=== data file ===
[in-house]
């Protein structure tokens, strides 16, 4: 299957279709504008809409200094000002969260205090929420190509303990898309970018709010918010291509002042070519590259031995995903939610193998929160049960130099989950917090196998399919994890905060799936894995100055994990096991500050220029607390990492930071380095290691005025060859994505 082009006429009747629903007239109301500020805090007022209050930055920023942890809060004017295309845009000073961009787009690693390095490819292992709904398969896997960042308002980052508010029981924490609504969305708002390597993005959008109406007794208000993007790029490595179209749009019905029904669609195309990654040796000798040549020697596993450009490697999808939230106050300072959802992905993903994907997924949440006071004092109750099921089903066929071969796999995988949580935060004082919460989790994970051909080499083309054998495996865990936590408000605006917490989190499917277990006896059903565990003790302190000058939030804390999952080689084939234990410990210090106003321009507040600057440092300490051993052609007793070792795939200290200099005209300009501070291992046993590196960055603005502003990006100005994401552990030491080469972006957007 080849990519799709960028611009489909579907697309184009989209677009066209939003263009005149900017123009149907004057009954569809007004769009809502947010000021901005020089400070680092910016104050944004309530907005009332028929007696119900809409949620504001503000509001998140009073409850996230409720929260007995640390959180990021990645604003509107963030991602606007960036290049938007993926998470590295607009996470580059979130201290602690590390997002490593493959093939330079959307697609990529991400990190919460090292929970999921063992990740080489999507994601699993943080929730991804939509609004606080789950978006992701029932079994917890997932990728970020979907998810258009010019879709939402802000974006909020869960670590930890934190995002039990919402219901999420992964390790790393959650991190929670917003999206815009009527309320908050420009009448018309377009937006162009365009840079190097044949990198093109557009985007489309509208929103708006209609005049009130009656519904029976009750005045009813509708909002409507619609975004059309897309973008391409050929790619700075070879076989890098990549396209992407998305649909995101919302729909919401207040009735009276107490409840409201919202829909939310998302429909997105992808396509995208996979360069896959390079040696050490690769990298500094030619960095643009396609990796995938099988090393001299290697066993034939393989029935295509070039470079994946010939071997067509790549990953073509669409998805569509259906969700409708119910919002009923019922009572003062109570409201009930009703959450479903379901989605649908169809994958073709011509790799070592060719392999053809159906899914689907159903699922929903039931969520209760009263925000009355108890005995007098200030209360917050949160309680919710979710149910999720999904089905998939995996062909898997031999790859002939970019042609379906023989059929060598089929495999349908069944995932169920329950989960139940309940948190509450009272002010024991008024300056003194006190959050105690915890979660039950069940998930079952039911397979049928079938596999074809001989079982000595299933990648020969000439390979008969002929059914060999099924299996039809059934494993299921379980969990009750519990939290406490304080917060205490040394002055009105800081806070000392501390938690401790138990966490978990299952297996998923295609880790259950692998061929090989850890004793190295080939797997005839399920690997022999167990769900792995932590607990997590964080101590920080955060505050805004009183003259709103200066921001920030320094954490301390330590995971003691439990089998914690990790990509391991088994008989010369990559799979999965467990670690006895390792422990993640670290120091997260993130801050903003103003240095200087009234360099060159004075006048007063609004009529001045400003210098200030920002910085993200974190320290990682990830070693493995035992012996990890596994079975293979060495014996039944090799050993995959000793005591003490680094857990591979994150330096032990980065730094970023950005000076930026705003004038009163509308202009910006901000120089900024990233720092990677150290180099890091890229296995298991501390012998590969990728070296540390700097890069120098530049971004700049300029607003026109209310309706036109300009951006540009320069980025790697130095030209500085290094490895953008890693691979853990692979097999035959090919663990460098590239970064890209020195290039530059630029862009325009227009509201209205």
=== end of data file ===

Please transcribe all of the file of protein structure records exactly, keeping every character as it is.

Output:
[in-house]
């Protein structure tokens, strides 16, 4: 299957279709504008809409200094000002969260205090929420190509303990898309970018709010918010291509002042070519590259031995995903939610193998929160049960130099989950917090196998399919994890905060799936894995100055994990096991500050220029607390990492930071380095290691005025060859994505 082009006429009747629903007239109301500020805090007022209050930055920023942890809060004017295309845009000073961009787009690693390095490819292992709904398969896997960042308002980052508010029981924490609504969305708002390597993005959008109406007794208000993007790029490595179209749009019905029904669609195309990654040796000798040549020697596993450009490697999808939230106050300072959802992905993903994907997924949440006071004092109750099921089903066929071969796999995988949580935060004082919460989790994970051909080499083309054998495996865990936590408000605006917490989190499917277990006896059903565990003790302190000058939030804390999952080689084939234990410990210090106003321009507040600057440092300490051993052609007793070792795939200290200099005209300009501070291992046993590196960055603005502003990006100005994401552990030491080469972006957007 080849990519799709960028611009489909579907697309184009989209677009066209939003263009005149900017123009149907004057009954569809007004769009809502947010000021901005020089400070680092910016104050944004309530907005009332028929007696119900809409949620504001503000509001998140009073409850996230409720929260007995640390959180990021990645604003509107963030991602606007960036290049938007993926998470590295607009996470580059979130201290602690590390997002490593493959093939330079959307697609990529991400990190919460090292929970999921063992990740080489999507994601699993943080929730991804939509609004606080789950978006992701029932079994917890997932990728970020979907998810258009010019879709939402802000974006909020869960670590930890934190995002039990919402219901999420992964390790790393959650991190929670917003999206815009009527309320908050420009009448018309377009937006162009365009840079190097044949990198093109557009985007489309509208929103708006209609005049009130009656519904029976009750005045009813509708909002409507619609975004059309897309973008391409050929790619700075070879076989890098990549396209992407998305649909995101919302729909919401207040009735009276107490409840409201919202829909939310998302429909997105992808396509995208996979360069896959390079040696050490690769990298500094030619960095643009396609990796995938099988090393001299290697066993034939393989029935295509070039470079994946010939071997067509790549990953073509669409998805569509259906969700409708119910919002009923019922009572003062109570409201009930009703959450479903379901989605649908169809994958073709011509790799070592060719392999053809159906899914689907159903699922929903039931969520209760009263925000009355108890005995007098200030209360917050949160309680919710979710149910999720999904089905998939995996062909898997031999790859002939970019042609379906023989059929060598089929495999349908069944995932169920329950989960139940309940948190509450009272002010024991008024300056003194006190959050105690915890979660039950069940998930079952039911397979049928079938596999074809001989079982000595299933990648020969000439390979008969002929059914060999099924299996039809059934494993299921379980969990009750519990939290406490304080917060205490040394002055009105800081806070000392501390938690401790138990966490978990299952297996998923295609880790259950692998061929090989850890004793190295080939797997005839399920690997022999167990769900792995932590607990997590964080101590920080955060505050805004009183003259709103200066921001920030320094954490301390330590995971003691439990089998914690990790990509391991088994008989010369990559799979999965467990670690006895390792422990993640670290120091997260993130801050903003103003240095200087009234360099060159004075006048007063609004009529001045400003210098200030920002910085993200974190320290990682990830070693493995035992012996990890596994079975293979060495014996039944090799050993995959000793005591003490680094857990591979994150330096032990980065730094970023950005000076930026705003004038009163509308202009910006901000120089900024990233720092990677150290180099890091890229296995298991501390012998590969990728070296540390700097890069120098530049971004700049300029607003026109209310309706036109300009951006540009320069980025790697130095030209500085290094490895953008890693691979853990692979097999035959090919663990460098590239970064890209020195290039530059630029862009325009227009509201209205």